Turkey compromises on Gaza blockade, makes up with Israel

Turkey compromises on Gaza blockade, makes up with Israel
3 min read
26 June, 2016
Battered by conflict and a troubled economy, Turkey is dropping previous condition for lifting Gaza blockade and normalising ties with Israel, six years after it attacked a Gaza-bound Turkish ship
Relations between the two countries deteriorated after the 2010 Flotilla attack [Getty]

Turkey and Israel have agreed a deal to normalise their troubled relations, six years after Israel attacked a Turkish boat bound for Gaza as part of an aid flotilla in international waters, killing Turkish citizens.

Representatives of the two countries negotiated the deal in Rome where Israeli Prime Minister Binyamin Netanyahu also met with US Secretary of State John Kerry.

The agreement which aims to end years of hostility is due to be announced on Monday morning, a Turkish official said.

The Turkish official confirmed that "the prime minister will talk about the contents of the Turkey-Israel agreement at tomorrow's press conference."

Previously tight relations between Israel and key NATO member Turkey were significantly downgraded after Israeli commandos staged a botched pre-dawn raid on the six-ship Freedom Flotilla in May 2010 as it tried to run the Israeli blockade on Gaza.

Nine activists on board the Turkish-owned Mavi Marmara ferry were killed, with a tenth later dying of his wounds, sparking a bitter diplomatic crisis.

Two of Turkey's key conditions for normalisation - an apology and compensation - have largely been met, leaving its third demand - that Israel lift its blockade on the Hamas-run Gaza Strip - the main obstacle.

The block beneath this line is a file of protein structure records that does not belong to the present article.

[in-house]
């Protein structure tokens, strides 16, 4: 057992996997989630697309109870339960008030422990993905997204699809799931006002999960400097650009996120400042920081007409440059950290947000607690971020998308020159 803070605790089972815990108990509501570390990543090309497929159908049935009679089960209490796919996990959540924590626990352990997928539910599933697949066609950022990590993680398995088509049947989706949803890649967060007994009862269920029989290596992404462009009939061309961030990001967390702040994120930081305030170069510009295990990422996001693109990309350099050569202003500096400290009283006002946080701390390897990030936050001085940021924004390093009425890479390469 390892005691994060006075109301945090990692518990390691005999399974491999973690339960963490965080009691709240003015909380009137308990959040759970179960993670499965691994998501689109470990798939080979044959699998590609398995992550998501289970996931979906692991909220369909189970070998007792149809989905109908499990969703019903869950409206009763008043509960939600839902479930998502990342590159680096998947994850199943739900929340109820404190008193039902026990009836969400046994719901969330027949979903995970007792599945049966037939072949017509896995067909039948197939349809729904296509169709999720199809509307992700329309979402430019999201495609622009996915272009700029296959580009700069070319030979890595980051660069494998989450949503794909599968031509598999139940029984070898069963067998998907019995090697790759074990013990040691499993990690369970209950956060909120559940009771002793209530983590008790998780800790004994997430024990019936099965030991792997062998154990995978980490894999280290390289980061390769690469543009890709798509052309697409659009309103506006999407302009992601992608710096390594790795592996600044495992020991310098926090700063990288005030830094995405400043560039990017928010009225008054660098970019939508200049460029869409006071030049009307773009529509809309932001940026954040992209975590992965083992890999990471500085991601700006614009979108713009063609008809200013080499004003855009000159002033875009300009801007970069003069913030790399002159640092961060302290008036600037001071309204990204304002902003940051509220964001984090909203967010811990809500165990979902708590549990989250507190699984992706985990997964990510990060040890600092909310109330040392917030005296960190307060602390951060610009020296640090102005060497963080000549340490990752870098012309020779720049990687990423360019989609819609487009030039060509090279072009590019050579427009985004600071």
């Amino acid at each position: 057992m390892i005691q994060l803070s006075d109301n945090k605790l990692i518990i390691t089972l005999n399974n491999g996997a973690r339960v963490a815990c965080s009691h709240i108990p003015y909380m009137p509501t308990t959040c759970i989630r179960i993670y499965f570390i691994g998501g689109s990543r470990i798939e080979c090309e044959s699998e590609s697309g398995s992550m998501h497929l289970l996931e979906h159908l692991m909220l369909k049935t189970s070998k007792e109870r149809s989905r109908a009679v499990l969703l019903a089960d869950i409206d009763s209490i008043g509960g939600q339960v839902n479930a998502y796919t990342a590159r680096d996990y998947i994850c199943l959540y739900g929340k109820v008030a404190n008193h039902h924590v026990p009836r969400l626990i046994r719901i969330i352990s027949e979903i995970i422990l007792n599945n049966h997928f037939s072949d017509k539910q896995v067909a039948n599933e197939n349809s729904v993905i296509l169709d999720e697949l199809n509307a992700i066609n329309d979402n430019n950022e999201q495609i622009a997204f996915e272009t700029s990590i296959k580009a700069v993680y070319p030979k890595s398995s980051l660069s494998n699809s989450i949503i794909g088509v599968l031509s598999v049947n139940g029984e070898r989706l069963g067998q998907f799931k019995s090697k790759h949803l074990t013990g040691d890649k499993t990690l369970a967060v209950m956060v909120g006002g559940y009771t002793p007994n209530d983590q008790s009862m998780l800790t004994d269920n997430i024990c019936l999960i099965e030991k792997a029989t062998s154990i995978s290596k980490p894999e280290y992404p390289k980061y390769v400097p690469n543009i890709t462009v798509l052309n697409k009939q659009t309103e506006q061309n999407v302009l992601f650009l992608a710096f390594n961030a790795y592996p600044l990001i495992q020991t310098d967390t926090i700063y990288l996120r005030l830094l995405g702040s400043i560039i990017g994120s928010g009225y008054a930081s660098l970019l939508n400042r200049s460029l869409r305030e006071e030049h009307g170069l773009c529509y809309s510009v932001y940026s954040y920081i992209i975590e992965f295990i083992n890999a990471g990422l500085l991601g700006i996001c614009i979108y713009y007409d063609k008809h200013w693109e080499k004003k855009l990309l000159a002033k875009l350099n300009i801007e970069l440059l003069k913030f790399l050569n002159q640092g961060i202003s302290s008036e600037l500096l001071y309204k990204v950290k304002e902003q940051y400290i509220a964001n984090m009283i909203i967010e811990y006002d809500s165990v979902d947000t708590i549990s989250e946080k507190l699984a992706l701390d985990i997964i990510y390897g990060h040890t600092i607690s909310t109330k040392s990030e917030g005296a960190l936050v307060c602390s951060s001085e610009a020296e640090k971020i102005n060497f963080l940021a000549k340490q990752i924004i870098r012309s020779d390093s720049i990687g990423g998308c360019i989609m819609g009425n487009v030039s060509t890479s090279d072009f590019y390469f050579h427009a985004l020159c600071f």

Turkey has reportedly dropped this condition, accepting a watered-down version of what was once a stern proposal.

"Israel's agreement to transfer 21 million shekels to the Turks constitutes a clear admission of guilt" - Hanin Zoabi

Analysts believe Turkey relented as it felt it needed to win back old allies following the collapse of its relations with countries like Russia and Egypt, the fallout of regional conflicts in Syria and Iraq as well as a resurgence of Kurdish unrest within its borders.

Turkey's economy has been hard hit as a result, as well as its gas supplies from Russia, which in part has forced Turkey to seek new sources including Israel. 

Under the terms of the deal, Israel will allow the completion of a much-needed hospital in Gaza, as well as the construction of a new power station and a sea water desalination plant for drinking water.

Reacting to this, Palestinian member of the Israeli Knesset, Hanin Zoabi condemned the agreement, describing it as a clear "admission of murder" by Israel.

"Israel's agreement to transfer 21 million shekels to the Turks constitutes a clear admission of guilt," she said.

"Even if Israel does not acknowledge it, it is a confession to the murder of nine people, wounding of dozens, kidnapping and piracy in international waters and false persecution," she maintained, referring to the Mavi Marmara flotilla incident she was involved in.

Israeli Prime Minister Binyamin Netanyahu confirmed the deal was made during a meeting with US Secretary of State John Kerry in Rome, however fell short of specifying details.

He said the deal "has immense implications for the Israeli economy, and I use that word advisedly".

"And I mean positive, immense implications," he added.

Analysts have said Turkey began pursuing a more conciliatory foreign policy following the departure of former Prime Minister Ahmet Davutoglu, who spearheaded an aggressive and interventionist strategy.

His successor, Binali Yildirim, last week said he wanted no permanent tensions with Black Sea and Mediterranean neighbours - after serious ruptures, not just with Israel but also with Egypt and Russia.